2. Bottom line is too many movies are just boilerplate. Regardless of remake or 3D, generations get older and tired of them. Movie makers keep churning them out because there’s always a newer younger crowd they can regurgitate on.

  3. Yes, audiences are tired of 3D movies and remakes. While some original films are on tap (YES!), the overflow of un-original crap has definitely had it’s effect. Among the backlash and negative response, audiences are voting with their wallets. Like the 3D fad, we can only hope that it doesn’t last and some actual original ideas make their way to the big screen.

  4. As long as the remakes are good I don’t mind remakes ore reboots or sequels or any of that.

    3D however is just useless. It’s nothing but a crap gimmick that takes more away from the experience and your wallet than it adds. As long as I have a 3D and a 2D option I can deal with it. If a movie comes a long that is 3D only that I want to see I’ll just skip it and wait for the DVD. Luckily that’s never happened yet.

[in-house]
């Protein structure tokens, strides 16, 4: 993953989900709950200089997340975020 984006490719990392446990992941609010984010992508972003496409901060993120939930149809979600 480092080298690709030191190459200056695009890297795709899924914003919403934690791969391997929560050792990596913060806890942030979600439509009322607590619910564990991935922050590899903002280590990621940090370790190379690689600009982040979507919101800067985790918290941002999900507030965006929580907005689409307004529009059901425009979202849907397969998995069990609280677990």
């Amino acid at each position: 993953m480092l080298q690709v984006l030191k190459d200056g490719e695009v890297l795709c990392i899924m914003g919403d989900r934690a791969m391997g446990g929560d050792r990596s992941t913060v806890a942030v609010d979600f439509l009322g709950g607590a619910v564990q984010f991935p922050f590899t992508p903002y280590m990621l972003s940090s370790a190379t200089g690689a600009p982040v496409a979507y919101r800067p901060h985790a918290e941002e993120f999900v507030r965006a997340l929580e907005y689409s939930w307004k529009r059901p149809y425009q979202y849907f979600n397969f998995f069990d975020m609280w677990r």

5. Also my personal feelings aside I don’t think it’s a matter of audiences being tired of either. I think it’s more a matter of they simply were not interested.

    Most people I knew thought Conan looked bad or mediocre to begin with. The original wasn’t a huge hit to begin with.

    Fright Night is essentially the same thing. The first film was pretty much a flop as well and only made money on DVD which could be the case for this one as well. The advertising also wasn’t exactly great. Movie looked ok at best and it was really only the names of the people involved that held my interest and a lot of people I knows interest.